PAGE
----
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To What Extent Is the Term Renaissance a Valid Concept for a Distinct Period in Early Modern European History?

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  • November 2011
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1. To what extent is the term Renaissance a valid concept for a distinct period in early modern European history? During the 14th to 17th century, a new golden age emerged. This age was characterized the Renaissance. Led by northern Italian cities, the Renaissance was fundamentally by economic growth, as Europeans sought to achieve higher standards of intellect. The Renaissance marked the beginning of Modern history. It subsequently revived their socio cultural achievements, developing ideas of individualism, humanism, and secularism for a distinct period in modern European history.

Individualism helped validated uncommon personalities and unique groups of Europeans. It also helped cultivate people’s capabilities. Well-respected literature involved with the nature of individuality emerged and art in the Renaissance brought out the individual. Renaissance artists and authors glorified unique personalities emphasized importance or individuals. Writers like Saint Augustine, Peter Abelard, and Guibert perceived themselves to be unique persons, generating autobiographical statements. However, authors abruptly stopped writing about God. In opposition to the middle ages, the Christian value of humility discouraged self-absorption for the profit of the individual. Italians specifically detached themselves from this principle as they had enormous confidence in their ability to achieve great things. Leon Alberti remarked, “Men can do all things if they will.” Alberti reveals that individualism leads people to become consciously aware of their own singularity. The thirst for fame, the drive for ambition, and the desire for success drove such men to take any means to completely achieve their potential. The movement of individualism was one of the most important driving factors that helped Europeans high light their own importance.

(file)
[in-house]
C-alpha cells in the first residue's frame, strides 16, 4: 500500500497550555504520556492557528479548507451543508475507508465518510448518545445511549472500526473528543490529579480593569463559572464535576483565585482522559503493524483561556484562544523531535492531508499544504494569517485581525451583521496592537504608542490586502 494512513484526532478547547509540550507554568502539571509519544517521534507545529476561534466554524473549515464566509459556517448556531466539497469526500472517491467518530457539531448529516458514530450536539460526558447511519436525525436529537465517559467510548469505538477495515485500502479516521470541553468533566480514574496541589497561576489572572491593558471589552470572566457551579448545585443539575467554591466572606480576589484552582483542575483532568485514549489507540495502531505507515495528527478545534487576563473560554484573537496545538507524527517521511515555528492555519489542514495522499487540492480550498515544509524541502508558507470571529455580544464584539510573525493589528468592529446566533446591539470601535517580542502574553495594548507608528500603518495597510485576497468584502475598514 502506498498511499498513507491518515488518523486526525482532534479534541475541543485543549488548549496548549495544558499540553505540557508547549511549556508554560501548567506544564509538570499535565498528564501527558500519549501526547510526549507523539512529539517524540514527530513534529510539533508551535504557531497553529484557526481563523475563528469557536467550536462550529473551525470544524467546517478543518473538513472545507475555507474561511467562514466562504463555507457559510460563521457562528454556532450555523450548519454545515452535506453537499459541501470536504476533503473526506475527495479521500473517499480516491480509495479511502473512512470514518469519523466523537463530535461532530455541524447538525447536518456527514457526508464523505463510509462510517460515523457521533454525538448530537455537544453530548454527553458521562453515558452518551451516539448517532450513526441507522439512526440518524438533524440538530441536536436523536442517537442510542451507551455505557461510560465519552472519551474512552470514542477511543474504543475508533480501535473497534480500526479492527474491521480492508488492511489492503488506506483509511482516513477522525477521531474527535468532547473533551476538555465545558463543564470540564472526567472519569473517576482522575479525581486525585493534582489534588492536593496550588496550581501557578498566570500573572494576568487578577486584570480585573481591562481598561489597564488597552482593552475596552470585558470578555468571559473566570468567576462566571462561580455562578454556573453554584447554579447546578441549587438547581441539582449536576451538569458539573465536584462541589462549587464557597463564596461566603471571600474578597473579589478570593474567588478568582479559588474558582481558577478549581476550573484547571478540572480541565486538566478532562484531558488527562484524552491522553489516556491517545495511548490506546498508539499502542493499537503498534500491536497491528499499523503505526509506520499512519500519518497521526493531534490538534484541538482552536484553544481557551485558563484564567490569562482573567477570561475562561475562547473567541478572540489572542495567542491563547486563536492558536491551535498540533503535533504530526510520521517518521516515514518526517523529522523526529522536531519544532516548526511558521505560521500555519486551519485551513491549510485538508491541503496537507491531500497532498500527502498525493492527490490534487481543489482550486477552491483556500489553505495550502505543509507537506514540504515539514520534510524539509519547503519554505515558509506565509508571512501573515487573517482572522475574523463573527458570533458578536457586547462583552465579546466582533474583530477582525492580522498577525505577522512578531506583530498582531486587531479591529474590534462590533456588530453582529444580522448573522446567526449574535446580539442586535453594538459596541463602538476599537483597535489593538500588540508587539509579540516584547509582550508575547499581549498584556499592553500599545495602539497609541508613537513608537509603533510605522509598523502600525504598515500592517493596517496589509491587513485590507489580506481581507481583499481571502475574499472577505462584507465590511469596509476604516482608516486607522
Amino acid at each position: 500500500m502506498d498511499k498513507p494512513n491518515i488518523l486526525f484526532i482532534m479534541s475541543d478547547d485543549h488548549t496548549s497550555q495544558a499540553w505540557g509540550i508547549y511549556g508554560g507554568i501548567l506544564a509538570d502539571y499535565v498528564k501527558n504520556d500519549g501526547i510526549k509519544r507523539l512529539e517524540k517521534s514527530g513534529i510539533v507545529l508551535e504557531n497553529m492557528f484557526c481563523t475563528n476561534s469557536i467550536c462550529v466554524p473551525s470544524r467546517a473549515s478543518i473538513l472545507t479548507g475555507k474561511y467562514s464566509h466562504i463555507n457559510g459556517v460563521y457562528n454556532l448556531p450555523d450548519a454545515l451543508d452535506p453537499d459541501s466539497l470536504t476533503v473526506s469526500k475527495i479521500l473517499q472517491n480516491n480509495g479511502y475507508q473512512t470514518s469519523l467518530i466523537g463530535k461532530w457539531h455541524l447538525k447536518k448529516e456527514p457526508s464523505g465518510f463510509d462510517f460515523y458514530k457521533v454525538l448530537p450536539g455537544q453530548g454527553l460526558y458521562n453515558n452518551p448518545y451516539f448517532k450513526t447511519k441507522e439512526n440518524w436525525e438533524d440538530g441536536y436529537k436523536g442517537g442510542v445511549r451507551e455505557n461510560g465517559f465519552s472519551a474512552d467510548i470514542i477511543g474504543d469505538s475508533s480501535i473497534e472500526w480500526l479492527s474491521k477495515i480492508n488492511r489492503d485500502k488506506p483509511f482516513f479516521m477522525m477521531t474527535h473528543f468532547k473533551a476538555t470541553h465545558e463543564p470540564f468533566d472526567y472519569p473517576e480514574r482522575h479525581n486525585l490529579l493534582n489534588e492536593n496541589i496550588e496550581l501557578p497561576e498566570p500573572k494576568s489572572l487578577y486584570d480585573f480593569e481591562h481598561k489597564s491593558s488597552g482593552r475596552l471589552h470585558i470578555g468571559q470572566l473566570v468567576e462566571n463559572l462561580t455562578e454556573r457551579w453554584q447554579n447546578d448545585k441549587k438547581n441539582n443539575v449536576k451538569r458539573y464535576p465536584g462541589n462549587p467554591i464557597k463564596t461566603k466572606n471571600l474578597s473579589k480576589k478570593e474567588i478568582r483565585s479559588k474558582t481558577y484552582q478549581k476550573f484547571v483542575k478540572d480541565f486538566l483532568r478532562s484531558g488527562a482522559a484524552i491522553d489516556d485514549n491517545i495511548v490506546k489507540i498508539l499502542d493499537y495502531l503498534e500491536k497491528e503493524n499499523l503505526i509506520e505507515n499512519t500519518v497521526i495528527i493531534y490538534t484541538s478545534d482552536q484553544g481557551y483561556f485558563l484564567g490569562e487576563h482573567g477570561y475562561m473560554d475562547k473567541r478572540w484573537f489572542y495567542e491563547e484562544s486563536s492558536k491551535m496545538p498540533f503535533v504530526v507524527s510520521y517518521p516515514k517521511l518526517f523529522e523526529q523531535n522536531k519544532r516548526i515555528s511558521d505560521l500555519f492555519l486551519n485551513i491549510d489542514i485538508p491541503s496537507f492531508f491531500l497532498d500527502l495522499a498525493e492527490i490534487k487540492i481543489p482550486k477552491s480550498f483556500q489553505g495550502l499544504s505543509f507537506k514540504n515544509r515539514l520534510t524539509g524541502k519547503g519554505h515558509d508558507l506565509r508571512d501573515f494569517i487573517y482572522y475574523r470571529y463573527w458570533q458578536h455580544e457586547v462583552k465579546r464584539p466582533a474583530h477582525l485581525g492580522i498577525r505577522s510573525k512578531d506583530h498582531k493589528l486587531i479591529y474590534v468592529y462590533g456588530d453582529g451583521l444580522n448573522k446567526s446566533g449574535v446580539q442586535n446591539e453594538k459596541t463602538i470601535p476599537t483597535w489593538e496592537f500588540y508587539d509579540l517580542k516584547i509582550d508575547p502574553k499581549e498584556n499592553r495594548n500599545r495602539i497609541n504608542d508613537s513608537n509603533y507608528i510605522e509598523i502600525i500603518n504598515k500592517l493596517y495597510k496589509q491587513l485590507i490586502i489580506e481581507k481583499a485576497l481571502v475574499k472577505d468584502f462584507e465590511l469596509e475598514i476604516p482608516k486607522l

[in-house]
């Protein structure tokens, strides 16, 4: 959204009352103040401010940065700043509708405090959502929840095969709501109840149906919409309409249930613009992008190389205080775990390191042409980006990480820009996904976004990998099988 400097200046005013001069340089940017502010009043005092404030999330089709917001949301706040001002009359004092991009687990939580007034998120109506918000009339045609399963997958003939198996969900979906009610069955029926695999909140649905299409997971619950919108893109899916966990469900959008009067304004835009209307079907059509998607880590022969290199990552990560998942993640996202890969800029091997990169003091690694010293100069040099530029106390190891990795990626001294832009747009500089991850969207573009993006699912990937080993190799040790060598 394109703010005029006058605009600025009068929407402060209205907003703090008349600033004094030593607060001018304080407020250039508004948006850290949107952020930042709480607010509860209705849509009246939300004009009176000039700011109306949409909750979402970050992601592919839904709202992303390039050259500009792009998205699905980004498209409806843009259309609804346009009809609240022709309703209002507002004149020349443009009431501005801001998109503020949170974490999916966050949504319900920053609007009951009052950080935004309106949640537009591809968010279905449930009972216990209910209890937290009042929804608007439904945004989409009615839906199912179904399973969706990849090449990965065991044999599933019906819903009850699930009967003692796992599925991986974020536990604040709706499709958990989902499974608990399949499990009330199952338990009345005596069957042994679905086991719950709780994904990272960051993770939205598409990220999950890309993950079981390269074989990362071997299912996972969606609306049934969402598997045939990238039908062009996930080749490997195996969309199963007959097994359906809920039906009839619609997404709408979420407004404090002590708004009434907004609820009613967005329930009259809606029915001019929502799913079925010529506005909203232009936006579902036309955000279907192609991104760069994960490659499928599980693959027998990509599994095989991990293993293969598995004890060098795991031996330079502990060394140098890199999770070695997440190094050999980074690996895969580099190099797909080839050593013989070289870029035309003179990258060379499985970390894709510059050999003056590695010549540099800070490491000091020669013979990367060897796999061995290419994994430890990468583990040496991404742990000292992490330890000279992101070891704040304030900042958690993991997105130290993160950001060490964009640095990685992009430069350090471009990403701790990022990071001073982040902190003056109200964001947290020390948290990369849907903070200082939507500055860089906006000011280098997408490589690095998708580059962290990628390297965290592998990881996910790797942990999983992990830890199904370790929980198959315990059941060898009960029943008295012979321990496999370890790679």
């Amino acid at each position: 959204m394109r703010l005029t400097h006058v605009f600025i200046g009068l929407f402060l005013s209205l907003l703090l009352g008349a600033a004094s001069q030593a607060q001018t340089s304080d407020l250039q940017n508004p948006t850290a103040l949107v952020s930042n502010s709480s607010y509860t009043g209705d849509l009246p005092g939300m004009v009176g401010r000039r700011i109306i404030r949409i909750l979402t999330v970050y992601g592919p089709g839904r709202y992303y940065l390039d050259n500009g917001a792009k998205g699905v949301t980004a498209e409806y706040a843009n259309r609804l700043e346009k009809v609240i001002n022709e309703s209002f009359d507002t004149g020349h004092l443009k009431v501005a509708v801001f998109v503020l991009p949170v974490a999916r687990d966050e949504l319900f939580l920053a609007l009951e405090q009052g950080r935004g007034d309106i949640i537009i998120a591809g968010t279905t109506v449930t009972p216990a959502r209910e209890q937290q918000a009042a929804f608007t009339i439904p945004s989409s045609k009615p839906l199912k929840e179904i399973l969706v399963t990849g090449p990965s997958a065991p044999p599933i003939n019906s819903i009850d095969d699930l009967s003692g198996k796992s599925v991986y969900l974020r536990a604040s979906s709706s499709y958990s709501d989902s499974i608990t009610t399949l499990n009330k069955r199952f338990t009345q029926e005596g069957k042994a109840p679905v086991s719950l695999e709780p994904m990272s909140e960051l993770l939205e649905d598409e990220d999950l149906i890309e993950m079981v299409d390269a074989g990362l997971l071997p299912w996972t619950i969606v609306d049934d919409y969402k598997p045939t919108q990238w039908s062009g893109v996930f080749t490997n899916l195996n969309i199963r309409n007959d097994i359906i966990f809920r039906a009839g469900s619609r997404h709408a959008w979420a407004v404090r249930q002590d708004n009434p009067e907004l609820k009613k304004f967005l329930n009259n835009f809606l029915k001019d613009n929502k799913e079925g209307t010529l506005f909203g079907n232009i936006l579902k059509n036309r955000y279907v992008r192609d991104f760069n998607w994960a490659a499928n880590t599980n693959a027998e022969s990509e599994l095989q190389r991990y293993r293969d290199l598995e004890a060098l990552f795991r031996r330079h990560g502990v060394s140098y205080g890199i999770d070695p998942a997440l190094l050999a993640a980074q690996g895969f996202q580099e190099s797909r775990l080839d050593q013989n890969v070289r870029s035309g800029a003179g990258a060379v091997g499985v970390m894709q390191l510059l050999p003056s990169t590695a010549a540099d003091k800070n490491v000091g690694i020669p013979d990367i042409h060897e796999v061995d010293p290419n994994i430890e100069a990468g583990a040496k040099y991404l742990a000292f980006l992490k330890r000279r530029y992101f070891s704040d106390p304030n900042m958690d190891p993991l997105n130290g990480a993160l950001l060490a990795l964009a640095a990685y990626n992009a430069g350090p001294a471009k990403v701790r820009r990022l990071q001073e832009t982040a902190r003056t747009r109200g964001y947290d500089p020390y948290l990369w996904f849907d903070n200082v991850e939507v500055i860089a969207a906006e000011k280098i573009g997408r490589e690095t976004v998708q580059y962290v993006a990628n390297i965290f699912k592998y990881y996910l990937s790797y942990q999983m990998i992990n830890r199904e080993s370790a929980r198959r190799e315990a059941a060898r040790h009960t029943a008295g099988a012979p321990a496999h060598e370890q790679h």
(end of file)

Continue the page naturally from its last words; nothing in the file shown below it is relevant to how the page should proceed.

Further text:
Humanism brought back medieval civilization. People strove to learn about human nature through the intense study of Latin classics. It was the...